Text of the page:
being three in one - the Triple Brigits or the Three Mothers. An
ever-burning fire was kept in her honor by her nineteen
priestesses who lived in a sacred temple at Kildare. She was also
a daughter of the Dagda. Variants: Brid, Brig, Brigid, Brighid.
Caer Ibormeith - Ireland; goddess of sleep and dreams; and
perhaps a less violent version of Mare; daughter of Ethal Anubail,
a faery king of Connacht. She often took the form of a swan who
lived on a lake called Dragon's Mouth, and wore a copious golden
chain with 130 golden balls on a silver chain about her slender
neck. She was loved by Aengus MacOg, god of young love. When he
awakened from a dream of her he sought her out. After he found
her, he too became a swan, and the two of them flew and sang the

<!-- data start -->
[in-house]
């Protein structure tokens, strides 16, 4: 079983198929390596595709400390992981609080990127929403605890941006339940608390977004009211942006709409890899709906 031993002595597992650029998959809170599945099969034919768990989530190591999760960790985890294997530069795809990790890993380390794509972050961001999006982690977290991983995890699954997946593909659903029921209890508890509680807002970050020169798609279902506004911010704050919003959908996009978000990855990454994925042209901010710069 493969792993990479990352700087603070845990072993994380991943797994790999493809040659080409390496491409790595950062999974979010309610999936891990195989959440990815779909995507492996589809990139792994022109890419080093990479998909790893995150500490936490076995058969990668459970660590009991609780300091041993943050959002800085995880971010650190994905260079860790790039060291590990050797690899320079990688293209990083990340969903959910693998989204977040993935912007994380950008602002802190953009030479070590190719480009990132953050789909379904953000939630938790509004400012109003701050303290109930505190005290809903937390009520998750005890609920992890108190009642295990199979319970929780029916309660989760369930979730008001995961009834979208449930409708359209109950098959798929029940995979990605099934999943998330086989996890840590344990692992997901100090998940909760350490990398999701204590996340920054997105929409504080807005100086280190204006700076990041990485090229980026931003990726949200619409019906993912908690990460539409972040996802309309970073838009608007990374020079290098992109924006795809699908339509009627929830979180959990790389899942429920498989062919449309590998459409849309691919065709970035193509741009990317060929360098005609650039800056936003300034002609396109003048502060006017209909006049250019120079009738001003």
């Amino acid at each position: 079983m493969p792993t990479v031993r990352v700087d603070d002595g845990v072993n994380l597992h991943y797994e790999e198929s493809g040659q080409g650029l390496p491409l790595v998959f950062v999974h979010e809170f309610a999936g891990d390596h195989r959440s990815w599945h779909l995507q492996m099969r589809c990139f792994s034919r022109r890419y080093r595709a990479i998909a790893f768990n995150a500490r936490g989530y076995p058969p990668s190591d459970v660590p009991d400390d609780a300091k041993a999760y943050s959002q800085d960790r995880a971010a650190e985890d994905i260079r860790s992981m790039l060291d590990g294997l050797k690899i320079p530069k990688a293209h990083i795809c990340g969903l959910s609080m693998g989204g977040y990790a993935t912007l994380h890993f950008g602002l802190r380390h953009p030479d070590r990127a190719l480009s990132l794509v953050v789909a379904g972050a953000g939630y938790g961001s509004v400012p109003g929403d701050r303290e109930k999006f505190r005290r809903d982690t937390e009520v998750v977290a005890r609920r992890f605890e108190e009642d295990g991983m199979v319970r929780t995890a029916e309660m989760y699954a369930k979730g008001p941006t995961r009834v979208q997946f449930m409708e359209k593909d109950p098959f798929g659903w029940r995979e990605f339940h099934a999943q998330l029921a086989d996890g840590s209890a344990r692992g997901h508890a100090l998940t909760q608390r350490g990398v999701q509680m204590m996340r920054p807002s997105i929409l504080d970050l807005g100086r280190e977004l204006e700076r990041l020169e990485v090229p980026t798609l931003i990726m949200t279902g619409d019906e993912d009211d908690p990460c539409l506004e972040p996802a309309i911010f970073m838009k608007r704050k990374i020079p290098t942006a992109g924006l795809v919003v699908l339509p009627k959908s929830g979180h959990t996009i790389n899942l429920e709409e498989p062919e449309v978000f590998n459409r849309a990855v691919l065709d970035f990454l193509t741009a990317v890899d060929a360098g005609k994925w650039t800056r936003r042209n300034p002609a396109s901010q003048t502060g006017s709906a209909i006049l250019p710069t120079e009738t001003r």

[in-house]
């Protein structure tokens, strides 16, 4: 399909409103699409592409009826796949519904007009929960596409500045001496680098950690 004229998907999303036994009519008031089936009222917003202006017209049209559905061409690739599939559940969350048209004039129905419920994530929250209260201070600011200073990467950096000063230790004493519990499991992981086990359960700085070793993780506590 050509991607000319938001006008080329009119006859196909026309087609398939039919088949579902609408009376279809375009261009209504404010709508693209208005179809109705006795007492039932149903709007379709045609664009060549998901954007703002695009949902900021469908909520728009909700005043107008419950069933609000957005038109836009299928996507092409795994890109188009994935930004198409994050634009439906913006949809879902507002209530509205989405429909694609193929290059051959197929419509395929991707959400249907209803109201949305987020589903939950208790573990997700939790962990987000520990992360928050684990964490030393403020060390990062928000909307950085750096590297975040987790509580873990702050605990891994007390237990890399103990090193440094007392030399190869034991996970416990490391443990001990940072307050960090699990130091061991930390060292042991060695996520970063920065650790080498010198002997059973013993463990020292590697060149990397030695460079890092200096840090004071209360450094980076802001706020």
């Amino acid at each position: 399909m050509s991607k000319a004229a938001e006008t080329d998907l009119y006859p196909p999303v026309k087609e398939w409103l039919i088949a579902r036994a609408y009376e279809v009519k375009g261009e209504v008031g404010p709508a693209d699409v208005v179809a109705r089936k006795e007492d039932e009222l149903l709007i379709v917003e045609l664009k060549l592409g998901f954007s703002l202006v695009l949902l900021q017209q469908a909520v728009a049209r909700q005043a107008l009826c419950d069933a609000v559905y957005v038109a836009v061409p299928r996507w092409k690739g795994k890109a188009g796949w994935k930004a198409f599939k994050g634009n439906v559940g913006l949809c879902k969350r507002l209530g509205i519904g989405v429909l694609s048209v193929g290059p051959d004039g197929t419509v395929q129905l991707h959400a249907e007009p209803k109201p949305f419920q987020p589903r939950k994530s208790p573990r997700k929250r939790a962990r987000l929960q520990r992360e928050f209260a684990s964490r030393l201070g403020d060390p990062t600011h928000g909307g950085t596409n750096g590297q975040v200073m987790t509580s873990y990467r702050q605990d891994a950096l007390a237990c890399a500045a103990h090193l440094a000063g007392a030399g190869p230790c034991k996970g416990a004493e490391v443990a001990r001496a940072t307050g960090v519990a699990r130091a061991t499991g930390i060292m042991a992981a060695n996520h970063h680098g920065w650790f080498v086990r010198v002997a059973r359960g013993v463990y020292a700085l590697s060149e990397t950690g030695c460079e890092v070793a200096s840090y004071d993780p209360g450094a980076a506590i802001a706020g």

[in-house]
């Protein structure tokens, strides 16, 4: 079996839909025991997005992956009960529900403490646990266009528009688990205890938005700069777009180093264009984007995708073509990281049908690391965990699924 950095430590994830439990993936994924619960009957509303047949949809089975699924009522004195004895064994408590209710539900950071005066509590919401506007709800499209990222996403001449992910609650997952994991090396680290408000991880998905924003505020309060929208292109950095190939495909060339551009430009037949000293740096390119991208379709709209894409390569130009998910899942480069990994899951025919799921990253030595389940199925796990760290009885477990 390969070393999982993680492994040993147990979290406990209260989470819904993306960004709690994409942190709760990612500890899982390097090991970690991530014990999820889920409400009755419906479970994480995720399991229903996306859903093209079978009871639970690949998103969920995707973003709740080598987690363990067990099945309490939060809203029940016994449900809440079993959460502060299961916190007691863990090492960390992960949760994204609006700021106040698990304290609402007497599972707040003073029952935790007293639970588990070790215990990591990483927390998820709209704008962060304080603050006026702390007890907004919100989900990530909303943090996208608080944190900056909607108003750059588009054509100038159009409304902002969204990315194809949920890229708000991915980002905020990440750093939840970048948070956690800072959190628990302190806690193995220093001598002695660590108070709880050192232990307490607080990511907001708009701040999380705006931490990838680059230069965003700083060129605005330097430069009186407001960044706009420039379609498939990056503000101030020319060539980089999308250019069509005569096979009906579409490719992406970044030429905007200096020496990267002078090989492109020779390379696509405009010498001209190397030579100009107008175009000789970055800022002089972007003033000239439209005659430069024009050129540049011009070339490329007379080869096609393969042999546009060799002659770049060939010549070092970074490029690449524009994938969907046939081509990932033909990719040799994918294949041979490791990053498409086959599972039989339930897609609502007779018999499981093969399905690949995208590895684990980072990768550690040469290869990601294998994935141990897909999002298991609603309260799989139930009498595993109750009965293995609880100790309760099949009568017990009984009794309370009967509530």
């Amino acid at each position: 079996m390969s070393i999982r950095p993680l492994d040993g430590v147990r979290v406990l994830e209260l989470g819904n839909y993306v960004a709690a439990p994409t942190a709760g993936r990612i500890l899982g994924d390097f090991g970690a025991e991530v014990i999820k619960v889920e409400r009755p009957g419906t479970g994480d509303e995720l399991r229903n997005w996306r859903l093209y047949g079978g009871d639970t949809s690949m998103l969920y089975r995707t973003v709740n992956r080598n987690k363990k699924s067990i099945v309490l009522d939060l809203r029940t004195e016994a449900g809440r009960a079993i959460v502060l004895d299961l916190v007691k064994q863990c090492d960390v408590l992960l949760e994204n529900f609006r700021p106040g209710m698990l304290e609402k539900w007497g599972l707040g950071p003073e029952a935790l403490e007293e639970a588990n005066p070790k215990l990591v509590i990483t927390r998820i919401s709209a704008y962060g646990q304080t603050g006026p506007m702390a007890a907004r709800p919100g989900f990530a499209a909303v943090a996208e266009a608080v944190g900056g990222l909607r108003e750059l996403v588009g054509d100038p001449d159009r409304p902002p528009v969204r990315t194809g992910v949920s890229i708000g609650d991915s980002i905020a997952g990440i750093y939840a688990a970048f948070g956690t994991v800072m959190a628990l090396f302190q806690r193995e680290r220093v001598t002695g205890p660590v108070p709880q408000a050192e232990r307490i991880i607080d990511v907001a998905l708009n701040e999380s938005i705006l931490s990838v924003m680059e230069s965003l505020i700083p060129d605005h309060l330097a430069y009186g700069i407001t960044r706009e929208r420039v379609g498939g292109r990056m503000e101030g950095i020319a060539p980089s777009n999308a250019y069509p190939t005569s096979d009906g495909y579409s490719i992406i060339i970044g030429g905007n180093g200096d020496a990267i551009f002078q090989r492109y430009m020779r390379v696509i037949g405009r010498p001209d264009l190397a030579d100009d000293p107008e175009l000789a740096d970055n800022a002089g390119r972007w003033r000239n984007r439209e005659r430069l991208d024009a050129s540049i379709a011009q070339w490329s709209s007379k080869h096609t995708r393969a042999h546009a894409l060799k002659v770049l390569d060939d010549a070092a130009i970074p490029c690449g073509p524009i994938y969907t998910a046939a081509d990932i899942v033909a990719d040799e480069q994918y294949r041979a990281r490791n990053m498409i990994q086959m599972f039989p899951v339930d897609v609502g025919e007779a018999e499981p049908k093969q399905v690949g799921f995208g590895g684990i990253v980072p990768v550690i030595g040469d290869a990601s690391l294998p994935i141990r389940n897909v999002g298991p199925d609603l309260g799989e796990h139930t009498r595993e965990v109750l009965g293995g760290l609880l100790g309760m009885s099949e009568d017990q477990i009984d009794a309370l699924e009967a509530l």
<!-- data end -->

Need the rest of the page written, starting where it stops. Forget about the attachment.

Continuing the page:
sweetest, most restful music ever heard upon this earth. Together
they flew away to Bruigh na Boinne, his megalithic site north of
Tara, where they sang so wonderfully that the whole of Ireland
fell into a peaceful sleep for three days and three nights.
Caillech - Ireland, Scotland; goddess of disease and
plague. A Destroyer, or Crone, goddess, she was also called
"Veiled One". As the Crone, she ruled with the Maiden and the
Mother. Dogs guarded the gates of her afterworld realm where she
received the dead. Celtic myth has her gatekeeper dog named
Dormarth "Death's Door". Irish bards who could curse with satire
were often called cainte "dog".
Cernunnos - all Celtic areas in some form; god of animals,
commerce, crossroads, fertility, reincarnation, virility,
warriors, woodlands. Druids knew him as Hu Gadarn, the Honored
God. Ancient Celtic images show him seated in a lotus position,
naked, with antlers or horns on his head. Animals that were
sacred to him: bull, ran, stag, and horned serpents. Variants:
Cerowain, Cernenus, Herne the Hunter.
Cerridwen - Welsh; goddess of death, initiation,